Maryland State Police Superintendent faces questions about ongoing racial issues within the police force

This article was republished with permission from WTOP’s news partners at Maryland Matters. Sign up for Maryland Matters’ free email subscription today.

This content was republished with permission from WTOP’s news partners at Maryland Matters. Sign up for Maryland Matters’ free email subscription today.

The head of the Maryland State Police promised lawmakers that his department is doing everything it can to root out discrimination and increase diversity among the ranks.

The Maryland State Police is subject to at least two lawsuits and two Department of Justice investigations involving allegations of racial discrimination. A recent culture survey commissioned by the department was largely ignored by most of the 2,200-employee agency.

Even so, Maryland State Police Superintendent Col. Roland Butler expressed optimism for the results of the ongoing litigation.

“Whatever comes out of that, we’ll take that, address it, and we’ll fix the problems that exist,” said Butler. “We’re going to become a better agency. I think we’re head and shoulders above many of the agencies that we deal with right now. And we’re going to continue to grow just by open and honest dialogue.”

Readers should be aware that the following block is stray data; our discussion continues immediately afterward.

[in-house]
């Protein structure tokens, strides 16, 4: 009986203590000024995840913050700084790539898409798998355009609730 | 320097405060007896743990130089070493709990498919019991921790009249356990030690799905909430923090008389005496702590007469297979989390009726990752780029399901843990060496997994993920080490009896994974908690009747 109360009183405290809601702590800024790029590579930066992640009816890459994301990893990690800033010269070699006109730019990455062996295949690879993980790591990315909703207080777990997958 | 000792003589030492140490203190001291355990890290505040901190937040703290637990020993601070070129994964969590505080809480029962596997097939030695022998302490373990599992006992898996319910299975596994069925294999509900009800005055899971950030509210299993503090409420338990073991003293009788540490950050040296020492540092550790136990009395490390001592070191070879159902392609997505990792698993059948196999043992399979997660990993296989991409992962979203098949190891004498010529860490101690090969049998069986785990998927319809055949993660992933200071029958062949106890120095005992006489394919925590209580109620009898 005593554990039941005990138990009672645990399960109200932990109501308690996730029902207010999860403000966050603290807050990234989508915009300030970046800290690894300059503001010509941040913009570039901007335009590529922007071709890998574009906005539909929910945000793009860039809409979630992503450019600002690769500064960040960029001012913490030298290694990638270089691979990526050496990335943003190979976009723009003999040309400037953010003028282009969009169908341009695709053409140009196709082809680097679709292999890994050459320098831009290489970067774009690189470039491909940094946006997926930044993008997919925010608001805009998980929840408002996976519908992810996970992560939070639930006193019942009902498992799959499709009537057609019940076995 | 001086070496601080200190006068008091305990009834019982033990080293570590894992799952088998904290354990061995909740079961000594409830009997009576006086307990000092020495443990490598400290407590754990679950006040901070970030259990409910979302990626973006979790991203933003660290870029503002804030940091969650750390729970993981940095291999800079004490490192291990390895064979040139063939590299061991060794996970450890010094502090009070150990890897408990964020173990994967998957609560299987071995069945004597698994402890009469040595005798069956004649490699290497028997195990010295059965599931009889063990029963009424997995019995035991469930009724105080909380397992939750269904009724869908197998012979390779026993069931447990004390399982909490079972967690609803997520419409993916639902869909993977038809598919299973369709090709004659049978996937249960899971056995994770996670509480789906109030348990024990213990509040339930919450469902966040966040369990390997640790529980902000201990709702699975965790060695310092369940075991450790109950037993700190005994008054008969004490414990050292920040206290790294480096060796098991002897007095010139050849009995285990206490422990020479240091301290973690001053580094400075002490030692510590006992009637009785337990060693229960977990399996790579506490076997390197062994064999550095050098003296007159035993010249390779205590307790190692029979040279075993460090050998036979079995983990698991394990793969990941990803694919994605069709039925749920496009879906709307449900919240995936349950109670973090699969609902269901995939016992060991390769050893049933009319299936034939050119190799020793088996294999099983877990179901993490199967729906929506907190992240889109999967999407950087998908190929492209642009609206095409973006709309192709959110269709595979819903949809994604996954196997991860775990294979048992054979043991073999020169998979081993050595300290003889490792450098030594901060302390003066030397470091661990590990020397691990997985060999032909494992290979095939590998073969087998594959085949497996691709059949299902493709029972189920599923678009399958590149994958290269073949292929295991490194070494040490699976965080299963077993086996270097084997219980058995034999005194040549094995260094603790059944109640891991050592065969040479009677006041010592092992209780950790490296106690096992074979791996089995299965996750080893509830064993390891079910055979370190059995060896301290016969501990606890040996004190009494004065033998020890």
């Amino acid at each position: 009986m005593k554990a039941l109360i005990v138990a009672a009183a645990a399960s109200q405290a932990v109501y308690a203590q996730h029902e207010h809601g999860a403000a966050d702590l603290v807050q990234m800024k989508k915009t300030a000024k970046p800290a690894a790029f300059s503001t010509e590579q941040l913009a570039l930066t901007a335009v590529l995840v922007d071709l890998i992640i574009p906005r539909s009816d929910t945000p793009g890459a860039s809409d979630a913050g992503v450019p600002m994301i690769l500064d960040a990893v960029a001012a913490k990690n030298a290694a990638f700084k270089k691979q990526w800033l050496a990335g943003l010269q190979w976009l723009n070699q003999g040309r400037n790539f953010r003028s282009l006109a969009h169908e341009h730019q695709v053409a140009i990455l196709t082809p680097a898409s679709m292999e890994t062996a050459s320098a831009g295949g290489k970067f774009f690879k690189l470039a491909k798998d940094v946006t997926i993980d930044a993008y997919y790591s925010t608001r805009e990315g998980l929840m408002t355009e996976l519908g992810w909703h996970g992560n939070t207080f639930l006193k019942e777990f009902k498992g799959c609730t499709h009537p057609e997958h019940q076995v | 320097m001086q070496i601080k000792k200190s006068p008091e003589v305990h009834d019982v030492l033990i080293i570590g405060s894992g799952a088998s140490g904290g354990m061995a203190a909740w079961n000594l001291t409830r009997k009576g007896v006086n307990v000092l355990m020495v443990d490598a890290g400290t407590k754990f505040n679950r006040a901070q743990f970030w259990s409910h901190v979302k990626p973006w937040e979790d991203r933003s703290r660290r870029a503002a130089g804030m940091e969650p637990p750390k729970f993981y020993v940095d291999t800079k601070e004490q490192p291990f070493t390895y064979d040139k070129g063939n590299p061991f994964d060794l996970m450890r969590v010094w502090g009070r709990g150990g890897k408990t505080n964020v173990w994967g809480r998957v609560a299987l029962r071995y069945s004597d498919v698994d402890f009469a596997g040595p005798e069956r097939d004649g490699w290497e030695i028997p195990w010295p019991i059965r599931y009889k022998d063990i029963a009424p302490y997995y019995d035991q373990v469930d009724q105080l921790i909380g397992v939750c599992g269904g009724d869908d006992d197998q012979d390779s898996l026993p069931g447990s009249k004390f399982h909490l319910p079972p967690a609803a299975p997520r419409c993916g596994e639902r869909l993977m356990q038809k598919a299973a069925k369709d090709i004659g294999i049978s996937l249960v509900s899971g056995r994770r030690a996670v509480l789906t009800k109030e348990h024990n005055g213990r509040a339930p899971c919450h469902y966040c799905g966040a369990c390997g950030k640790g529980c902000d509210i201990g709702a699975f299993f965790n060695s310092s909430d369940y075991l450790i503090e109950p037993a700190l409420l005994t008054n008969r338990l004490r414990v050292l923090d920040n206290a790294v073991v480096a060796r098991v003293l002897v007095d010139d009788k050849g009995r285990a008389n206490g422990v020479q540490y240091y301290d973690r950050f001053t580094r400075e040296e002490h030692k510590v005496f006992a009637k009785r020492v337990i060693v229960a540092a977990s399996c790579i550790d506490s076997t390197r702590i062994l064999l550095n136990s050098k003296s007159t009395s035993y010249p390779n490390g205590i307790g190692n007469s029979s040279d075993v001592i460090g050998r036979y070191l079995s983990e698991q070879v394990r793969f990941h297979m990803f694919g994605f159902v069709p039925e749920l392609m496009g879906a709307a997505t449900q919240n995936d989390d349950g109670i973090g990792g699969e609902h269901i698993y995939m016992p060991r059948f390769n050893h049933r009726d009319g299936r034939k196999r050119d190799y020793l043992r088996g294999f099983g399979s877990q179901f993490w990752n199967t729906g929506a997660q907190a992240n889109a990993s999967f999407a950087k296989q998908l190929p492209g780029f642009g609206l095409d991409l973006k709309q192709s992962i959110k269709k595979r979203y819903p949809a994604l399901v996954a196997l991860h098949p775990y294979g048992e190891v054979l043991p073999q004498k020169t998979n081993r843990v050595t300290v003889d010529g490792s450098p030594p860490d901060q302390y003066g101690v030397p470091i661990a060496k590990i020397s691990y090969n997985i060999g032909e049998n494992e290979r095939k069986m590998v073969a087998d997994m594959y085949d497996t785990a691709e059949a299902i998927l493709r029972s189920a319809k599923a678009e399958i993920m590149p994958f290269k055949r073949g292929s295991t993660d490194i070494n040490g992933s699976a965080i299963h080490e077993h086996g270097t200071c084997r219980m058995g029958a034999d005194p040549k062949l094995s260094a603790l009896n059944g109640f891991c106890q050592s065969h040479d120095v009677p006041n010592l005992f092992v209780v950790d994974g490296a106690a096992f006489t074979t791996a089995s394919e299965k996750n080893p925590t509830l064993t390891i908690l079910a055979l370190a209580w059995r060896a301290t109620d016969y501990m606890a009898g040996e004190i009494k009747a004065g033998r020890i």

Butler made the comments during a Wednesday hearing before the Joint Committee on Fair Practices and State Personnel Oversight.

Roland Butler
Col. Roland Butler, superintendent of the Maryland State Police, answers questions from members of the Joint Committee on Fair Practices and State Personnel Oversight about diversity and racial discrimination within his department. Screenshot.

Butler, the first Black man in state history to head the agency, had nearly 30 years of experience in Maryland State Police when he was tapped in February by Gov. Wes Moore (D) to become superintendent.

He faced a bruising confirmation battle that concluded days before the end of the 2023 legislative session. Black lawmakers and an organization representing Black officers said Butler failed to do enough to address complaints of racism and disparate treatment of Black officers when it came to promotions and discipline.

Last summer, the Department of Justice launched an investigation into alleged racial discrimination in hiring. There is also a separate inquiry into promotion practices within the department.

“So far we’ve cooperated with them fully with no negative feedback,” said Butler.

The agency also faces two lawsuits.

The first, a class action case, alleged racial discrimination within the department.

A second lawsuit filed by a 25-year veteran of the Office of the State Fire Marshal alleges a culture of racism within that office, which is overseen by the State Police.

Butler declined to speak about the specifics of either case Wednesday, citing the ongoing litigation.

“We’re going to continue to be transparent and be upfront with people and give them the information they need,” Butler said.